What Will Kill Succulents: Understanding the Dos and Don’ts of Succulent Care

As succulents become one of the most popular indoor and outdoor plants, many plant enthusiasts wonder what factors can affect their survival. Although succulents are known to withstand harsh environments, there are still several factors that can kill them if not addressed. In this article, we will explore some of the most common reasons why succulents die and provide some tips on how to prevent it from happening.

The Fascinating World of Succulents

Succulents are fascinating plants that have become increasingly popular in recent years. These plants are loved for their unique shapes, colors, and textures, and they have a reputation for being easy to care for. Succulents are known for their ability to store water in their leaves, stems, and roots, making them perfect for dry and arid environments. With their low maintenance requirements and stunning beauty, it’s no wonder that succulents have become a favorite of plant lovers and beginners alike.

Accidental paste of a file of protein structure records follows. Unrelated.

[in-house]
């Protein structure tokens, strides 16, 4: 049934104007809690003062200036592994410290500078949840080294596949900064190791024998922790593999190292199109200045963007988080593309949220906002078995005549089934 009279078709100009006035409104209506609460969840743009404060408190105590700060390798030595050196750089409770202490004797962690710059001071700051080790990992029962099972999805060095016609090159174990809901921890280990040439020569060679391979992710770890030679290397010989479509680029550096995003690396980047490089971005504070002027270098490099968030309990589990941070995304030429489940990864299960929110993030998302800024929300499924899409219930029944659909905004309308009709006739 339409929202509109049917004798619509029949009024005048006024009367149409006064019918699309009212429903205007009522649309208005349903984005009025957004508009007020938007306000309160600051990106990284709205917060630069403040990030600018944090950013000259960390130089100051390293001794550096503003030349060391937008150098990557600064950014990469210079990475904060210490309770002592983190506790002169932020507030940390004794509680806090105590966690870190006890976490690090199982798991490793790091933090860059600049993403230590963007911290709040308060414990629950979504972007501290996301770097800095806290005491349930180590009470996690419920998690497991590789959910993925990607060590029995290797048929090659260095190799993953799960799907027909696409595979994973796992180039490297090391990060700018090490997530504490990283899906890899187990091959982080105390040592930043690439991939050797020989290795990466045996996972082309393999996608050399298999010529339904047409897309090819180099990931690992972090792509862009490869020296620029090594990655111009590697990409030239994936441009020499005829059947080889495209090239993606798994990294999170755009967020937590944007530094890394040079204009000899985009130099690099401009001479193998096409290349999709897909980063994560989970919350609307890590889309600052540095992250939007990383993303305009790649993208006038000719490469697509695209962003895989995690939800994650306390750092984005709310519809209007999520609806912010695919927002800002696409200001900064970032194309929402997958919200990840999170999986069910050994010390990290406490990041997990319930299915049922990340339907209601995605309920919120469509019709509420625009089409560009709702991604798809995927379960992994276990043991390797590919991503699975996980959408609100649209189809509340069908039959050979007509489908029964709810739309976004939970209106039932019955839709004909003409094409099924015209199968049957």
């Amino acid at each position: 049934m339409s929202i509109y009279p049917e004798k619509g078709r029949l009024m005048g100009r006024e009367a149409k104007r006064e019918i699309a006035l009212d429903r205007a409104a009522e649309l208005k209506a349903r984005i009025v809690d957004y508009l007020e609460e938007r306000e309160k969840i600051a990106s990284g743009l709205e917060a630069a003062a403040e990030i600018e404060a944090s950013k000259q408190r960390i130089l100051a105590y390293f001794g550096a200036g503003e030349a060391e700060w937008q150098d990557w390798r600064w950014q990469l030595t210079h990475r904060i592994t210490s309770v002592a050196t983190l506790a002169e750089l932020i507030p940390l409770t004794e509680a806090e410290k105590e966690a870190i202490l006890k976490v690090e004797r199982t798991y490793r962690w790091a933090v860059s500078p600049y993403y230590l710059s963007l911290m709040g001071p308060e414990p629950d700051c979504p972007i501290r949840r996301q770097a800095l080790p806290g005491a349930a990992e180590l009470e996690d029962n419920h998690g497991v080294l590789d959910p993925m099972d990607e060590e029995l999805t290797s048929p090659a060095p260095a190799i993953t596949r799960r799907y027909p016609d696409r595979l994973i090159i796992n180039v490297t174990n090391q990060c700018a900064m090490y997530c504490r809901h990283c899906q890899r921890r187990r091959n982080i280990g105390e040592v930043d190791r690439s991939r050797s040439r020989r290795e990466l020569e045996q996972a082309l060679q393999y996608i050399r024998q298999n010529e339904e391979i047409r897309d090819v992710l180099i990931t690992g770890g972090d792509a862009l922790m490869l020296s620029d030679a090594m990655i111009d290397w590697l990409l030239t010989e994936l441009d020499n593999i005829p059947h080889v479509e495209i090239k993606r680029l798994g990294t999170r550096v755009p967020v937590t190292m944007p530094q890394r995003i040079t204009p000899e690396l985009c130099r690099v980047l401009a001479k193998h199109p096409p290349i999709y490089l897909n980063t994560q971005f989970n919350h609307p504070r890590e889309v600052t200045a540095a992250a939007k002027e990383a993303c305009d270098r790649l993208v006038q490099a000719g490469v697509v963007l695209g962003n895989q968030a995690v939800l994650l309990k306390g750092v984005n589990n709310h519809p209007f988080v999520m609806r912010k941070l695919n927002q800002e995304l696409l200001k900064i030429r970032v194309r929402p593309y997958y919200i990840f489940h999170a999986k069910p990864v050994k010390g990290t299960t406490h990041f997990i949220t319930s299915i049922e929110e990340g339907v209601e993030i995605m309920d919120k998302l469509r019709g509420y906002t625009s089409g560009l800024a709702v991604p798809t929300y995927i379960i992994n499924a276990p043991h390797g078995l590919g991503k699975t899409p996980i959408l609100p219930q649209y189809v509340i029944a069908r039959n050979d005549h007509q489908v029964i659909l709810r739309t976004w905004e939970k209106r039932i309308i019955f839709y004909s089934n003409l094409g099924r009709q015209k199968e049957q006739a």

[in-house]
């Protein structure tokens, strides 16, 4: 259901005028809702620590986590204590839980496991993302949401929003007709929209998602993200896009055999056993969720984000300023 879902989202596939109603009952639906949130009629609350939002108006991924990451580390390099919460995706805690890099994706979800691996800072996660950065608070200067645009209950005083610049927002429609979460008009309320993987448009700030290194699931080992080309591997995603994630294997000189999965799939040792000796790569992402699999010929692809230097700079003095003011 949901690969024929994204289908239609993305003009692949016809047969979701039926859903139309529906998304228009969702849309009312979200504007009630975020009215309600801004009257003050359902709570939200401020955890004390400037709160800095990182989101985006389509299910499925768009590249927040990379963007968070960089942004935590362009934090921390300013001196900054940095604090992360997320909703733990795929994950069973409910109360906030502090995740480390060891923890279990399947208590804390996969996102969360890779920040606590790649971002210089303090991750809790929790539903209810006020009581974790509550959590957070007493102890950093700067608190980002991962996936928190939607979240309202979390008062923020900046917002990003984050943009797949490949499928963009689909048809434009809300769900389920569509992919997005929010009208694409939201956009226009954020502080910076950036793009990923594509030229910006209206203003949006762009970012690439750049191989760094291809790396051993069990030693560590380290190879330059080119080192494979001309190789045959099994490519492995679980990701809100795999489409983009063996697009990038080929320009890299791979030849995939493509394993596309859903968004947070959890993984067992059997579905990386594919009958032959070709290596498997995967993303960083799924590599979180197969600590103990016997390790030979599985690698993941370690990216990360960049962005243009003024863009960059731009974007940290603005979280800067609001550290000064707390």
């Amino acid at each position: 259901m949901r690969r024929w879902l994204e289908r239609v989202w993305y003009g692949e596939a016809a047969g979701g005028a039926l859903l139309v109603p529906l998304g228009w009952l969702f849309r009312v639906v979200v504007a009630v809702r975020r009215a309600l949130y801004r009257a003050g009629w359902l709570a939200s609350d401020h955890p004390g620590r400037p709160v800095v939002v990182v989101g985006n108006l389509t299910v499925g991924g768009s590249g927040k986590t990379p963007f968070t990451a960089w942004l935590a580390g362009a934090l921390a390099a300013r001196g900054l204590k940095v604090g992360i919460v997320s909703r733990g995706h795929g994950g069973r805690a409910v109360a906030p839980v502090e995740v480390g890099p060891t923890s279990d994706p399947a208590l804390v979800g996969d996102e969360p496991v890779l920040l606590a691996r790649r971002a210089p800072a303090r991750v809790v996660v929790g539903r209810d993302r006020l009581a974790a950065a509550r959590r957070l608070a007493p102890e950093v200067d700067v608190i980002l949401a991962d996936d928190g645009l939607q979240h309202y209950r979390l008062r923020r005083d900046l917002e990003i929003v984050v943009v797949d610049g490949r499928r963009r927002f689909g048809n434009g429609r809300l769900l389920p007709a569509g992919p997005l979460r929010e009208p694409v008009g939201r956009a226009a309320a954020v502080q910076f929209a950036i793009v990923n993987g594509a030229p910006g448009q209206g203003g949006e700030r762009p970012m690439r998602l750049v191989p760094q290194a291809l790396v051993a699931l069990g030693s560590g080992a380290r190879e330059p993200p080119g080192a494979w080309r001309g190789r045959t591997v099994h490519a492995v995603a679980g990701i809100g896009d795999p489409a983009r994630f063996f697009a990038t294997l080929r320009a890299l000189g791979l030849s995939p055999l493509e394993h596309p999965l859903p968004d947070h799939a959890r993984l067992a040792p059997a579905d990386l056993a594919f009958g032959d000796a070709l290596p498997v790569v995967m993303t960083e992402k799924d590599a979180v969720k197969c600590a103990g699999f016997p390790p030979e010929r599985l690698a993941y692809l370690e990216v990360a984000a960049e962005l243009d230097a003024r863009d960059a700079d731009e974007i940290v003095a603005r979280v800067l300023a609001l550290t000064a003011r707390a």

Common Misconceptions About Succulent Care

Despite their reputation for being easy to care for, there are some common misconceptions about succulent care that can lead to their demise. One of the most common misconceptions is that succulents don’t need water. While it’s true that succulents can survive in dry conditions, they still need to be watered regularly. Overwatering and underwatering are both common issues that can kill succulents.

Another misconception is that succulents can thrive in any type of soil. In reality, succulents need well-draining soil that allows excess water to drain away from the roots. Soil that retains too much water can lead to root rot, which is a common cause of succulent death.

Key takeaway: Succulents are fascinating plants that are easy to care for, but it is important to understand the dos and don’ts of succulent care to prevent common issues such as overwatering and root rot. Providing [regular but controlled watering, well-draining soil](https://succulentmarket.com/blogs/care/10-ways-to-kill-your-succulents), and adequate sunlight will ensure that your succulent stays healthy and happy.